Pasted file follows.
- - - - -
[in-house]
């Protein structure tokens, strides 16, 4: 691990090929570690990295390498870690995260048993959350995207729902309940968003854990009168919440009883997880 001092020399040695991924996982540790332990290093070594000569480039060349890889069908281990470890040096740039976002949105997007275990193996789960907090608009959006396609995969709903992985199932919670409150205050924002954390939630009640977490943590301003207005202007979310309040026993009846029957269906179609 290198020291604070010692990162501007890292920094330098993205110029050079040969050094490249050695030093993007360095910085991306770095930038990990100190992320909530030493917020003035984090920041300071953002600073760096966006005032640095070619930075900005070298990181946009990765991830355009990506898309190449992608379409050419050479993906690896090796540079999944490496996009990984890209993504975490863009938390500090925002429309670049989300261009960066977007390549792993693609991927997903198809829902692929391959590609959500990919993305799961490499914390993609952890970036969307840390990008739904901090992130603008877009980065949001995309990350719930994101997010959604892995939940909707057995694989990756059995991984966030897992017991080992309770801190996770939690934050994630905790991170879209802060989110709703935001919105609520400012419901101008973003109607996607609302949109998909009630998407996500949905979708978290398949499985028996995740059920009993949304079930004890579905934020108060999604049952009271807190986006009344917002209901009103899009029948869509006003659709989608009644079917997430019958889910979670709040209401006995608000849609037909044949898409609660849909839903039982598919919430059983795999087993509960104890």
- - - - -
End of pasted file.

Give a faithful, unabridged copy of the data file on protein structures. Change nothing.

[in-house]
């Protein structure tokens, strides 16, 4: 691990090929570690990295390498870690995260048993959350995207729902309940968003854990009168919440009883997880 001092020399040695991924996982540790332990290093070594000569480039060349890889069908281990470890040096740039976002949105997007275990193996789960907090608009959006396609995969709903992985199932919670409150205050924002954390939630009640977490943590301003207005202007979310309040026993009846029957269906179609 290198020291604070010692990162501007890292920094330098993205110029050079040969050094490249050695030093993007360095910085991306770095930038990990100190992320909530030493917020003035984090920041300071953002600073760096966006005032640095070619930075900005070298990181946009990765991830355009990506898309190449992608379409050419050479993906690896090796540079999944490496996009990984890209993504975490863009938390500090925002429309670049989300261009960066977007390549792993693609991927997903198809829902692929391959590609959500990919993305799961490499914390993609952890970036969307840390990008739904901090992130603008877009980065949001995309990350719930994101997010959604892995939940909707057995694989990756059995991984966030897992017991080992309770801190996770939690934050994630905790991170879209802060989110709703935001919105609520400012419901101008973003109607996607609302949109998909009630998407996500949905979708978290398949499985028996995740059920009993949304079930004890579905934020108060999604049952009271807190986006009344917002209901009103899009029948869509006003659709989608009644079917997430019958889910979670709040209401006995608000849609037909044949898409609660849909839903039982598919919430059983795999087993509960104890």